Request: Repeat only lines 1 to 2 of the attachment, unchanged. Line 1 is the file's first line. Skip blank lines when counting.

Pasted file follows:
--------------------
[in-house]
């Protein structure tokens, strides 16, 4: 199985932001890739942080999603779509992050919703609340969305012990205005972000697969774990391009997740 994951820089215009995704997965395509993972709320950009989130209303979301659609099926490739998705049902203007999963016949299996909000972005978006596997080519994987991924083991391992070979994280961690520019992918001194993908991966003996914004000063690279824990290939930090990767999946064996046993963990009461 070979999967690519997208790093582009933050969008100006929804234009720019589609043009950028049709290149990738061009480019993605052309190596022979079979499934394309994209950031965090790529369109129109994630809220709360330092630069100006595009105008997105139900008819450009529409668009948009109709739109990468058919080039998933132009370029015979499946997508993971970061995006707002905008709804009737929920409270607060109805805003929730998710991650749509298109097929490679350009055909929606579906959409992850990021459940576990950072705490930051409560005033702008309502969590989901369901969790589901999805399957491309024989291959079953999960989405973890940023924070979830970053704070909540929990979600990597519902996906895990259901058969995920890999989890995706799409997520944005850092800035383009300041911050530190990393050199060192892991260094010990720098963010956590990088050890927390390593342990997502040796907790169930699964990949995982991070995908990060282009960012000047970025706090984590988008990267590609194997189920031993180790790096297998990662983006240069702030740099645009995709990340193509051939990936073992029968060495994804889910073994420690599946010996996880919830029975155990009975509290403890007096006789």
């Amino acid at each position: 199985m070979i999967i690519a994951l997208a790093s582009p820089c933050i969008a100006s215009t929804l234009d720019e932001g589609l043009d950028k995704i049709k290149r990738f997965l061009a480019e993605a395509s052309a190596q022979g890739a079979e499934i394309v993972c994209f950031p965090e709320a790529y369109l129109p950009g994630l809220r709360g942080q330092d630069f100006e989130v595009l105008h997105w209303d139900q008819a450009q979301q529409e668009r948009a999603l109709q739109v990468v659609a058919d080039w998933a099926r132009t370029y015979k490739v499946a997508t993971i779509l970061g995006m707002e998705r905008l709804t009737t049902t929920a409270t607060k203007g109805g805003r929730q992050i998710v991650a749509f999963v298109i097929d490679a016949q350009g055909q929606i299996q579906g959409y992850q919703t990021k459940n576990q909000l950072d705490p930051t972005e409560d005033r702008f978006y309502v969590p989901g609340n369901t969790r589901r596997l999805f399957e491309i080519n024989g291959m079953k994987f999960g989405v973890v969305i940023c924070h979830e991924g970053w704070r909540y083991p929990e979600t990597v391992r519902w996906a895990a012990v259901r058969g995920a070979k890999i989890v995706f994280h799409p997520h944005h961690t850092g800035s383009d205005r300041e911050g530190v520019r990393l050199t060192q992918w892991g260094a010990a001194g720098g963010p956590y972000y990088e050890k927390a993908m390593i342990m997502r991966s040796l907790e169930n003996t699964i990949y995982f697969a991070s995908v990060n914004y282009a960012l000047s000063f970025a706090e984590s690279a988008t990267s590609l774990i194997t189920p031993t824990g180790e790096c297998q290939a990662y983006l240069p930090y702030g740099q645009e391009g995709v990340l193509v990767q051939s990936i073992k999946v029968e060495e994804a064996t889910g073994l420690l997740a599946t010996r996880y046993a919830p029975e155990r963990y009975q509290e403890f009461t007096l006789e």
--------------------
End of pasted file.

[in-house]
């Protein structure tokens, strides 16, 4: 199985932001890739942080999603779509992050919703609340969305012990205005972000697969774990391009997740 994951820089215009995704997965395509993972709320950009989130209303979301659609099926490739998705049902203007999963016949299996909000972005978006596997080519994987991924083991391992070979994280961690520019992918001194993908991966003996914004000063690279824990290939930090990767999946064996046993963990009461 070979999967690519997208790093582009933050969008100006929804234009720019589609043009950028049709290149990738061009480019993605052309190596022979079979499934394309994209950031965090790529369109129109994630809220709360330092630069100006595009105008997105139900008819450009529409668009948009109709739109990468058919080039998933132009370029015979499946997508993971970061995006707002905008709804009737929920409270607060109805805003929730998710991650749509298109097929490679350009055909929606579906959409992850990021459940576990950072705490930051409560005033702008309502969590989901369901969790589901999805399957491309024989291959079953999960989405973890940023924070979830970053704070909540929990979600990597519902996906895990259901058969995920890999989890995706799409997520944005850092800035383009300041911050530190990393050199060192892991260094010990720098963010956590990088050890927390390593342990997502040796907790169930699964990949995982991070995908990060282009960012000047970025706090984590988008990267590609194997189920031993180790790096297998990662983006240069702030740099645009995709990340193509051939990936073992029968060495994804889910073994420690599946010996996880919830029975155990009975509290403890007096006789």